Local students arrested for firing flare guns

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John Symank, Staff Writer

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Four teenage boys were arrested right before the holiday break in December after allegedly shooting flare guns into several houses and vehicles, police said.

A Cal High sophomore and three other area students were charged with two felony counts of arson, felony vandalism, and misdemeanor vandalism, said San Ramon Police Officer Jacob Benjamson. 

The four boys are between 15 and 16 years old. 

They were booked into Contra Costa County Juvenile Hall in Martinez, but they have since been released into their parents’ custody, Benjamson said.

Fortunately, there was no major fire damage to any homes or vehicles, and there were no injuries. There was some property damage, ranging from broken windows to burn marks on exterior walls, according to police.

 “You could anticipate that by shooting a flare gun, fire would be the end result,” San Ramon police Lt. Cary Goldberg told the East Bay Times

Police believe the teens fired indiscriminately at seven different homes and numerous vehicles over the weekend of Dec. 16-17.

 The teens were arrested after some of the homeowners sent police surveillance footage of the flares being shot at homes and vehicles.

Black and white footage posted on the San Ramon Police Department’s Twitter page shows a passenger firing a flare out of a passing vehicle and the flare striking a house. 

The vehicle seen in the video, a late 1990s Nissan Sentra sedan, was found and impounded by the San Ramon police, according to CBS News.

San Ramon police arrested three teens on the evening Dec. 17, and the fourth boy was arrested on Dec. 18.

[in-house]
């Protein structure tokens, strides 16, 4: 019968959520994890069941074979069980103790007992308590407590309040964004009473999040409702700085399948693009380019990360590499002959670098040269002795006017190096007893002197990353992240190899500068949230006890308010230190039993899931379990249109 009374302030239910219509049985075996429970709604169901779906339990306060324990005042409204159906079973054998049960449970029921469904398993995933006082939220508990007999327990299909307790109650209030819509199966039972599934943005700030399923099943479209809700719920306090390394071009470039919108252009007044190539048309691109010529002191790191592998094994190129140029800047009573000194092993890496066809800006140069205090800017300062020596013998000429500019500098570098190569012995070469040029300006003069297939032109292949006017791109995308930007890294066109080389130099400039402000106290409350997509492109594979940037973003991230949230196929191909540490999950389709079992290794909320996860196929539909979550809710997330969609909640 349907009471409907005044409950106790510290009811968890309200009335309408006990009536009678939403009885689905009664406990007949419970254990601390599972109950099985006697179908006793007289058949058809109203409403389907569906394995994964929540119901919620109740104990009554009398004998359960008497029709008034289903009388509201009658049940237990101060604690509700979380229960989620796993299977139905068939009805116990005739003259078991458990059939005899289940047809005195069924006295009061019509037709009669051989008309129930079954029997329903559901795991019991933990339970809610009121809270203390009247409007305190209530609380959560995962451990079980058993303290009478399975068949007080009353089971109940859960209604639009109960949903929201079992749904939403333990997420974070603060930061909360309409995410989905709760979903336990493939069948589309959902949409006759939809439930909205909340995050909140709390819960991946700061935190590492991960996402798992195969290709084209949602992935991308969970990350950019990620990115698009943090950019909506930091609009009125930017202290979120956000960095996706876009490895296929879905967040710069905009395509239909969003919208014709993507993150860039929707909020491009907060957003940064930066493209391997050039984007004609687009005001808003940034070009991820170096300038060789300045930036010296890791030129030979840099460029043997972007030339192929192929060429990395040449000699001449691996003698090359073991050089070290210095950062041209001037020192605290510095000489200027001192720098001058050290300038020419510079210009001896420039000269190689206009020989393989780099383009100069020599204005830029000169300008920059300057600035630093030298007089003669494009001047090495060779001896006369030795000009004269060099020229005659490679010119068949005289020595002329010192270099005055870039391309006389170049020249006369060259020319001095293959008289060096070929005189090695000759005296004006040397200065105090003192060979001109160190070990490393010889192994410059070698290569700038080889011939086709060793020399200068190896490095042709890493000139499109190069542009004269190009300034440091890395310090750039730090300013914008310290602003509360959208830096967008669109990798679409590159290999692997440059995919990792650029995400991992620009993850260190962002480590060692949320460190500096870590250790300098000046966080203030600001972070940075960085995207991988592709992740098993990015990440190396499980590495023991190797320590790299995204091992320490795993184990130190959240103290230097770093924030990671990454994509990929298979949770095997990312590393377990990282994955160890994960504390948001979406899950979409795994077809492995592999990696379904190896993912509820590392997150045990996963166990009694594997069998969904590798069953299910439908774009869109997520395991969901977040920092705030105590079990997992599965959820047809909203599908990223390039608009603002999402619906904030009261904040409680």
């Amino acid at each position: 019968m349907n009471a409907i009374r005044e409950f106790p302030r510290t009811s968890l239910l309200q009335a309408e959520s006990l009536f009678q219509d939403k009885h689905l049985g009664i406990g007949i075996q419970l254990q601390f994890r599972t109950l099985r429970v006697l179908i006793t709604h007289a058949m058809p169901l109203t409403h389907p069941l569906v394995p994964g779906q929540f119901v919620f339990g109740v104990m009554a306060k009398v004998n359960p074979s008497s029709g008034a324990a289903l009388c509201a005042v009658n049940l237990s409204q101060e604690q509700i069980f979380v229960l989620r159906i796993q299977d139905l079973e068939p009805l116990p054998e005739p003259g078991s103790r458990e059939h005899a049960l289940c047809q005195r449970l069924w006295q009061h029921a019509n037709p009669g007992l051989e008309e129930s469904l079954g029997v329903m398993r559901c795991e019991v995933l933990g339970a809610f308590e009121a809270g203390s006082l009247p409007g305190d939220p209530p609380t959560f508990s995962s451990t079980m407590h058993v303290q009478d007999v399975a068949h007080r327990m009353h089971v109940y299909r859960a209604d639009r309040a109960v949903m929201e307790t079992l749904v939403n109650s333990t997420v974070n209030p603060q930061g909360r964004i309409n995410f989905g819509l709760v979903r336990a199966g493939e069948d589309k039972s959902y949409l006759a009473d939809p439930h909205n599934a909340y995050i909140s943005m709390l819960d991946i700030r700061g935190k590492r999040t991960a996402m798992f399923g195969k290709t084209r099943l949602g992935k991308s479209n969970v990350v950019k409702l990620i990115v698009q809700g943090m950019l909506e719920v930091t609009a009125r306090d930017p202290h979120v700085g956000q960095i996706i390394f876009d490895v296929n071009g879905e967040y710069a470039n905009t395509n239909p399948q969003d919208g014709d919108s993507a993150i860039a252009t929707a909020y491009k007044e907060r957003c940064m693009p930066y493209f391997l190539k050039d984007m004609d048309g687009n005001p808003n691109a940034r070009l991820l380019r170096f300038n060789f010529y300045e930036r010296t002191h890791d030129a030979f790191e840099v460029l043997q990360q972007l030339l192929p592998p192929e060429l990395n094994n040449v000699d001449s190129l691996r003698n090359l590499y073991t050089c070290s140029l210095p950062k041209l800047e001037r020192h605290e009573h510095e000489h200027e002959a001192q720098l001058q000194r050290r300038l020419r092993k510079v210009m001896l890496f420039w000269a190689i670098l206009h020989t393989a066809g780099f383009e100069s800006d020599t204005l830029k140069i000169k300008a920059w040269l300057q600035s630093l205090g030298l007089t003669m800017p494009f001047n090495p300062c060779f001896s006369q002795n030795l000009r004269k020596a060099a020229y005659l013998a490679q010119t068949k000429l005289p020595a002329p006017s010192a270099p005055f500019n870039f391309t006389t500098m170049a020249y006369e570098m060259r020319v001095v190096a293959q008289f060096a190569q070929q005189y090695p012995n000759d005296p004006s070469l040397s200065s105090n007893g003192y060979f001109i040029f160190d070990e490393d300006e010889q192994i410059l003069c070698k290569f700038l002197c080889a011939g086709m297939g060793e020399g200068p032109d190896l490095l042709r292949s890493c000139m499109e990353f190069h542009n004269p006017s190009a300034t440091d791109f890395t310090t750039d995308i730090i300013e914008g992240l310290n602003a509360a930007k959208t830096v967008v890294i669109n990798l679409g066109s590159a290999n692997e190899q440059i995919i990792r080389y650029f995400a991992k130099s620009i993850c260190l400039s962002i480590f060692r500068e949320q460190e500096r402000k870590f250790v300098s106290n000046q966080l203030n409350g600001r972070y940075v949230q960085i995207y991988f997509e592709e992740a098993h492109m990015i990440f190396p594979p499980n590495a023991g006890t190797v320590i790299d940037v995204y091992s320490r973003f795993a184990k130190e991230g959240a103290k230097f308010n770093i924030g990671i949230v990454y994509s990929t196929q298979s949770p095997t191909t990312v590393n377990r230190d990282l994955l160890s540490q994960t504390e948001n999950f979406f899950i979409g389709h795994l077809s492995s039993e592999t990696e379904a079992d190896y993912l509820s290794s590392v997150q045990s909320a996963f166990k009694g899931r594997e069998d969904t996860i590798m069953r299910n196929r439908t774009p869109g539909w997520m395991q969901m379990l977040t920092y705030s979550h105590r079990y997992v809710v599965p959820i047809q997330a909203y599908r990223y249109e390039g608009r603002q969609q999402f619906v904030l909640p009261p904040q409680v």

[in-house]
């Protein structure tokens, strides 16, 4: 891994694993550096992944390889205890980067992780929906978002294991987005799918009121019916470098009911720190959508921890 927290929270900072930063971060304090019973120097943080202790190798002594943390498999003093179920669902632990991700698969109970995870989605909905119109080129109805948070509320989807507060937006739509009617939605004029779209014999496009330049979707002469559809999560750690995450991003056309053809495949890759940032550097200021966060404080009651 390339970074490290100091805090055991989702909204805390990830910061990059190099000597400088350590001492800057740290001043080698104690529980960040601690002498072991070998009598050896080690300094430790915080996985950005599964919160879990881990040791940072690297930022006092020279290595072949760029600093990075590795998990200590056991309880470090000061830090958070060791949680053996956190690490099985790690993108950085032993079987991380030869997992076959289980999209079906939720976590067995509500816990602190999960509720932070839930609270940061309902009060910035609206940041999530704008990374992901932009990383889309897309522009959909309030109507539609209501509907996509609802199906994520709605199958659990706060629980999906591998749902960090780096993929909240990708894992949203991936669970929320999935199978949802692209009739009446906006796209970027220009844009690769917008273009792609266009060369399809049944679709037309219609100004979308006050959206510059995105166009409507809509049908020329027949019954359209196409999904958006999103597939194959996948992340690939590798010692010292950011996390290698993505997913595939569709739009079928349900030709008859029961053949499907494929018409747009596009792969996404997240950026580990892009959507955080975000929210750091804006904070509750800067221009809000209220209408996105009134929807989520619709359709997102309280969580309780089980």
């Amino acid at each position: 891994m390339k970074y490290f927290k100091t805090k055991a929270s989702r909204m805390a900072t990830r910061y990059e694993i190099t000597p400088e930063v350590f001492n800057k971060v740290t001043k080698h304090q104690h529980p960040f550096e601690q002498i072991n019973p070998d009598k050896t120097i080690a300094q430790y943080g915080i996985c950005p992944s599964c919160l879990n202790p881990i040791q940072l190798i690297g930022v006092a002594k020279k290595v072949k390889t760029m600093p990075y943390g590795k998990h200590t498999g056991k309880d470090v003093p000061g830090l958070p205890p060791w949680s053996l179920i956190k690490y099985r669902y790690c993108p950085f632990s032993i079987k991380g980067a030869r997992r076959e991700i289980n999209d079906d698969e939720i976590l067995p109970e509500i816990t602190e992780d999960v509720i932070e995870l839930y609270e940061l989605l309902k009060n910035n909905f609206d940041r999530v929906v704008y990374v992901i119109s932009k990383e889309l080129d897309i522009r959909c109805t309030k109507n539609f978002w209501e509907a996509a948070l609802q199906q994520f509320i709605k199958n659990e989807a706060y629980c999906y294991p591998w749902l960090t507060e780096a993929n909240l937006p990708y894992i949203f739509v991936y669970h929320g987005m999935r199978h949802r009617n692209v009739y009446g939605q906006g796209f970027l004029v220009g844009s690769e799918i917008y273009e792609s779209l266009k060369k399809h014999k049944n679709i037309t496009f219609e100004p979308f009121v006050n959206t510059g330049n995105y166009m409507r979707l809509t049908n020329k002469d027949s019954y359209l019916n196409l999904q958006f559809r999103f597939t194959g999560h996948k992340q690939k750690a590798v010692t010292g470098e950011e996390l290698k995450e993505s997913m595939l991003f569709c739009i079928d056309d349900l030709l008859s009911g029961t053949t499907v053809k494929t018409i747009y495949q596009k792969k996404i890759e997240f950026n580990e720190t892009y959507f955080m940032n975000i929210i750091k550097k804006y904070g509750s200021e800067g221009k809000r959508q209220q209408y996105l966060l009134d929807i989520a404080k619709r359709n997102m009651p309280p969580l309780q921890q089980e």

Police reported that the flare guns were stolen from a local Walmart, according to the East Bay Times.

While some people may believe flare guns are harmless, police say this is untrue. San Ramon police Sgt. Nathan Jones told CBS News that flares burn at intense heat.

San Ramon Resident Mike King told CBS News that his house was shot at around 12:30 a.m. on Dec. 17.

“I heard a pop outside then a real bright light in my window here,” said King, noting one of the flares hit the window only a few feet from where he was sitting. 

“It’s a dual pane window, so it broke through one pane of glass. There’s kind of a streak here where the flare fell down and burned a hole kind of in the glass.”

The houses that were shot with flares are located on various streets within south San Ramon within about one mile from Cal’s campus.

Many students feel that incidents like this have given Cal a bad reputation.

“Our school has been looking bad since the whole racist graffiti thing,” said senior Hunter Foster, referring to several incidents last year when racially offensive language was written on bathroom walls around campus. 

“I don’t understand what goes through someone’s mind to pull off a stunt like [shooting flare guns at houses]. They deserve every second in juvie.”

Despite this incident and others that may have resulted in negative publicity for the school, many students don’t believe Cal’s reputation has been affected.

 “Even if you bunch the incidents together, that is still a dozen [people] at the maximum,” junior Logan Schluntz said. “That’s a minuscule portion of our school.”

Some students hope their classmates learn from incidents like this so they do not make similar mistakes that would harm others. 

“Hopefully students will use this as a cautionary tale and learn to make better decisions involving what they choose to do for fun, or be willing to deal with the consequences,” said senior Sanjana Murthy.

Junior Michaela Haynes agreed that there is a bubble adolescents subject themselves to in regards to conflict.

“A startling number of younger kids nowadays aren’t being disciplined or held accountable for their actions,” Haynes said. 

Many feel it’s dangerous when students grow up with the mindset that they are invincible. 

“They end up causing bigger problems down the road, which could’ve ended disastrously in this case.”